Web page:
Marquette Bishop: Document on Same-Sex Attraction, Gender Dysmorphia About Accompaniment, Not Exclusion

Bishop Doerfler said the document is not intended to serve as a complete treatment of the issue, but rather to provide basic considerations for pastoral care in these cases.

"Christ and the Woman of Samaria," by Guercino.
"Christ and the Woman of Samaria," by Guercino. (photo: Public domain / Public domain)

A document addressing the pastoral care of persons experiencing same-sex attraction and gender dysmorphia is about accompaniment and not exclusion, Bishop John Doerfler of Marquette has said.

“The whole document is not in any way meant to exclude people, but to help facilitate [a] journey to Jesus Christ in faith, a part of which does mean taking a look at our life, and if we're living contrary to the Gospel message to address that,” Bishop Doerfler said in a Dec. 15 interview with CNA. 

“Somewhere along that path of conversion and that journey of faith, each and every one of us needs to take a look at our own lives … and say there are things in our life we need to change.”

The Michigan bishop said that the 15-page document “should be really seen in that context.”

The pastoral instruction “Created in the Image and Likeness of God” was originally released July 29, but media outlets picked it up in early December. Much media coverage has painted the document as excluding people experiencing same-sex attraction or gender dysmorphia from the life of the Church. 

One section of the document raises concerns that self-identified transgender people not be baptized without repentance. Bishop Doerfler said that section of the document needs to be read in the context of the rest of the document. 

“The document contains several sections: the art of pastoral accompaniment; the meaning and purpose of human sexuality; general approaches to the accompaniment of persons with same-sex attraction and persons with gender dysphoria, then some guidance for some select pastoral circumstances,” he said.

“You can't really understand the guidance for the select circumstances at the end apart from this whole art of pastoral accompaniment,” he said. “Taking it out of that context makes it appear very harsh.”

Bishop John Doerfler of the Diocese of Marquette, Michigan. Diocese of Marquette

Bishop John Doerfler of the Diocese of Marquette, Michigan. Diocese of Marquette

The Diocese of Marquette released the document in July to clergy and others involved in pastoral ministry and on the bishop’s webpage. Bishop Doerfler said the document was met with praise at the time. 

“In general, I received gratitude from priests and others in the field for having some pastoral guidance in this area,” he said. 

Bishop Doerfler said the document is not intended to serve as a complete treatment of the issue, but rather to provide basic considerations for pastoral care in these cases. 

“It can‘t nor does it solve every little question or every circumstance that might come up,” he said. “That’s impossible to put in a document. But it gives us a general orientation and a general approach to matters where we need to be guided by the Holy Spirit and pastoral prudence, in fidelity to what our Lord Jesus has revealed to us and [what] is taught by our beloved Church.”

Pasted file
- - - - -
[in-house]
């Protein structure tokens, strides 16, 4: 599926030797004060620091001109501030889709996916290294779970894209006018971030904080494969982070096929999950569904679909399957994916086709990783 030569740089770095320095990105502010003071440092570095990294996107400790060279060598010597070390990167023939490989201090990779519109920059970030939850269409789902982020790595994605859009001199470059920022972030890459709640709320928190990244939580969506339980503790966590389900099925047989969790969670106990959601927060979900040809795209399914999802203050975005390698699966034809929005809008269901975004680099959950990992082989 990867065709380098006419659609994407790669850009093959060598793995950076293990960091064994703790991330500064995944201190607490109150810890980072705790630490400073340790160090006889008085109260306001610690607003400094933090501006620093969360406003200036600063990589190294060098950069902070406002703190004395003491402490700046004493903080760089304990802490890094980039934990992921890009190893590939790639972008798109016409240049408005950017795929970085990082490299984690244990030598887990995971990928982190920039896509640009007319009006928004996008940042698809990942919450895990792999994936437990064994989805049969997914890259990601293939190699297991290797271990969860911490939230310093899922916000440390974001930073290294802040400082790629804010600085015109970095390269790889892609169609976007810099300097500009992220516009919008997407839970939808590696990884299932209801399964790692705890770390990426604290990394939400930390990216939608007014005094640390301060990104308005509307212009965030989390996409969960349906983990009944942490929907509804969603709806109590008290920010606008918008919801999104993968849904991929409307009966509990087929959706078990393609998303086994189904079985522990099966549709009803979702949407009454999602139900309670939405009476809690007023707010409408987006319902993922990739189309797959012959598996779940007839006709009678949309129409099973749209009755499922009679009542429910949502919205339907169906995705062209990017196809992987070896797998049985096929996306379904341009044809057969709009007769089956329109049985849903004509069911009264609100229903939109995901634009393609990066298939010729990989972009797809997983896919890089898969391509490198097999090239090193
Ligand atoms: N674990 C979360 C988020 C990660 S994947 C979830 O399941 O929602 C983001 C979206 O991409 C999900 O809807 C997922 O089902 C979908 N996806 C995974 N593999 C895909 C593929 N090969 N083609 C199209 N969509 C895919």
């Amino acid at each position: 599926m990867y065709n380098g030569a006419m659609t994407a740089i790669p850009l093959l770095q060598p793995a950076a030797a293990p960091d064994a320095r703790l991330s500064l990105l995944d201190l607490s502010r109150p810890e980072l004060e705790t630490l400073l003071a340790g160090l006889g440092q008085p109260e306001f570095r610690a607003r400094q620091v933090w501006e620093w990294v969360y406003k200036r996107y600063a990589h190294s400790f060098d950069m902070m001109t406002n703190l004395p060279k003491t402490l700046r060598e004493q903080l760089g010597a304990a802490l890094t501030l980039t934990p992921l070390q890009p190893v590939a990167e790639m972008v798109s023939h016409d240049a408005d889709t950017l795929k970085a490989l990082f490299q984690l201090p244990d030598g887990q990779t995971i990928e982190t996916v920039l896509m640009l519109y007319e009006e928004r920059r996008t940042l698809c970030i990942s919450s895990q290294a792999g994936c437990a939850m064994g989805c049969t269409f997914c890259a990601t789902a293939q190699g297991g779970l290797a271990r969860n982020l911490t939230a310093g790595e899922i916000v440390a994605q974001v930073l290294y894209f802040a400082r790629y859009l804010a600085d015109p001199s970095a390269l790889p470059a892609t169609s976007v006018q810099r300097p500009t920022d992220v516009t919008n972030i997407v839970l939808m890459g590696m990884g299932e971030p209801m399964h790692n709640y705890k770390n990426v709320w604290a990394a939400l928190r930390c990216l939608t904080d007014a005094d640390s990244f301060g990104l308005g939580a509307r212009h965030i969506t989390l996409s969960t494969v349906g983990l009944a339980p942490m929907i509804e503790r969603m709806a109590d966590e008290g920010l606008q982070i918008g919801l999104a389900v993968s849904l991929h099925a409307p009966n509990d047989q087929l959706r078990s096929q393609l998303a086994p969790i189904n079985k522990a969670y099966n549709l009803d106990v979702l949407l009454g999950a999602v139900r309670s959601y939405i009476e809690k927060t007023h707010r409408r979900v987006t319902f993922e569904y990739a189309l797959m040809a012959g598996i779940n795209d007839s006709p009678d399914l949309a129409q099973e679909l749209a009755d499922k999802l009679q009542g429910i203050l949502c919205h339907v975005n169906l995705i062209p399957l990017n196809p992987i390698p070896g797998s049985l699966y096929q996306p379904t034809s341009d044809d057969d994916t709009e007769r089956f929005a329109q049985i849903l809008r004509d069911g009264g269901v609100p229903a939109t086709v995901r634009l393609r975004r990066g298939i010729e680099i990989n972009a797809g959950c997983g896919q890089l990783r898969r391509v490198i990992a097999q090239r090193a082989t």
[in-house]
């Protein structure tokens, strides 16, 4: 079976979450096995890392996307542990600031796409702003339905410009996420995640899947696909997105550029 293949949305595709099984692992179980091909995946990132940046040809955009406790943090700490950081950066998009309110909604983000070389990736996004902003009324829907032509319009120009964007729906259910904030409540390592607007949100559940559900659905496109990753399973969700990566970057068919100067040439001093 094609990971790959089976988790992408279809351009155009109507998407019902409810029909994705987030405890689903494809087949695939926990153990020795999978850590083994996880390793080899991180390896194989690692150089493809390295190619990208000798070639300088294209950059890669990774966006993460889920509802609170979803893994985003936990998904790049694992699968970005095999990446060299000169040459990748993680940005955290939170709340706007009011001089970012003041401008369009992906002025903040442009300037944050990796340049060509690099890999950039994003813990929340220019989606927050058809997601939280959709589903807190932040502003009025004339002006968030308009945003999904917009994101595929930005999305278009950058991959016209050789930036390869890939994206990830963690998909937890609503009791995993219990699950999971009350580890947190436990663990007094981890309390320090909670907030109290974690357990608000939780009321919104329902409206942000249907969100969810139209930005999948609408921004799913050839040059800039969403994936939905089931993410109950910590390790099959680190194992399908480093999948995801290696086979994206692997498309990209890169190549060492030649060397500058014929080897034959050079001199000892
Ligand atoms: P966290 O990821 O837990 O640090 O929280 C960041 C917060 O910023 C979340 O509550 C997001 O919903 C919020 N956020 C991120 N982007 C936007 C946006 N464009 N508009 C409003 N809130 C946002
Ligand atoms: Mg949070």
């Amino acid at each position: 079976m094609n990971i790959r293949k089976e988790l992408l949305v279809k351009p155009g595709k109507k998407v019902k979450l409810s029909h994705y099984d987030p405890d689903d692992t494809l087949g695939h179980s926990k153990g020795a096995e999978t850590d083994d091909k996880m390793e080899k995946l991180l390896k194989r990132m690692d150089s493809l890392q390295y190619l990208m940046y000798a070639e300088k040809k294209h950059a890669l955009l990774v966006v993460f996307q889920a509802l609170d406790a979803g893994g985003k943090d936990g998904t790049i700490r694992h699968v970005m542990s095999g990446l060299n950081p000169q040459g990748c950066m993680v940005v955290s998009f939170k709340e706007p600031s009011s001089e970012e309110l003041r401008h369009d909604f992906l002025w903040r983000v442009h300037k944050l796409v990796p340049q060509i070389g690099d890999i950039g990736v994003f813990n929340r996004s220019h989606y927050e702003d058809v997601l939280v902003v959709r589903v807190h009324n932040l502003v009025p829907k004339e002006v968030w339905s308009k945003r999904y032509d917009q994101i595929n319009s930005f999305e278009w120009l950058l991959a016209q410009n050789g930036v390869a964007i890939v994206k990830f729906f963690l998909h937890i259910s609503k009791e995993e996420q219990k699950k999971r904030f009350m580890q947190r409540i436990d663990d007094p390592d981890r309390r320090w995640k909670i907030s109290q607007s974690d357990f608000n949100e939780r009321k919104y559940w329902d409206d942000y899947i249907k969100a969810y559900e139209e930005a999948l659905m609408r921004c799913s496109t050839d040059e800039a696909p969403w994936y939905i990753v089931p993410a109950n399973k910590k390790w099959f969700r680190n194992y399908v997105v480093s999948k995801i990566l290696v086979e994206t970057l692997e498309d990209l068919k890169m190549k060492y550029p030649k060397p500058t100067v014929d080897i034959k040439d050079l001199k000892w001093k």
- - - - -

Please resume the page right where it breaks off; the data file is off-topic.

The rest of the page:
In the document, the bishop describes pastoral accompaniment as “the approach and subsequent establishment of an ongoing relationship of trust with another person to walk together on the path of conversion to follow Jesus Christ in faith.”

Bishop Doerfler gave the example of Jesus’ encounter with the Samaritan woman, from the Gospel of John. Jesus engages the woman in conversation and treats her with love, respect, and dignity. 

“He offers her this life-giving water, and it's only when the woman finds this message that Jesus is giving attractive — when she encounters Him — that then the Lord begins to look at her life and some things that need some changing,” Doerfler said.

“He only gets to that point after there‘s been this relationship of trust, where the woman begins to encounter the Lord Jesus and His love for her. It’s in that context that she grows into deeper faith and is able to take a look at her life.”

The bishop said there is a clear distinction between experiencing same-sex attraction or gender dysmorphia and deliberately acting on those feelings. 

“It‘s not a sin to experience same-sex attraction, and it’s not a sin to experience gender dysphoria,” Bishop Doerfler said. “It‘s how we act on those experiences freely and deliberately that we need to take a look at. If we’re acting on those experiences in a way that‘s contrary to the truth that Jesus reveals to us, that’s where we need to look at changing our behavior. But just those experiences themselves are not sinful.” 

The bishop added: “That‘s a very important distinction we have to keep in mind and it’s something that is, I think, often glossed over.”

In a recent interview with a Michigan news outlet, Bishop Doerfler said everyone is welcome in the Church.

“You’re most welcome. You’re most welcome,” he said. “I’ve had the privilege of counting among my friends persons with same-sex attraction, and you are most welcome. Jesus loves you with the depths of his heart and wants to come more deeply into your life.”

Archbishop of San Francisco Salvatore Joseph Cordileone attends the mass and imposition of the Pallium upon the new metropolitan archbishops held by Pope Francis for the Solemnity of Saint Peter and Paul at Vatican Basilica on June 29, 2013 in Vatican City, Vatican.

A New Era?

A NOTE FROM THE PUBLISHER: Archbishop Salvatore Cordileone of San Francisco has a profound understanding of what the U.S. bishops have called the preeminent issue of our time, and his stand is courageous.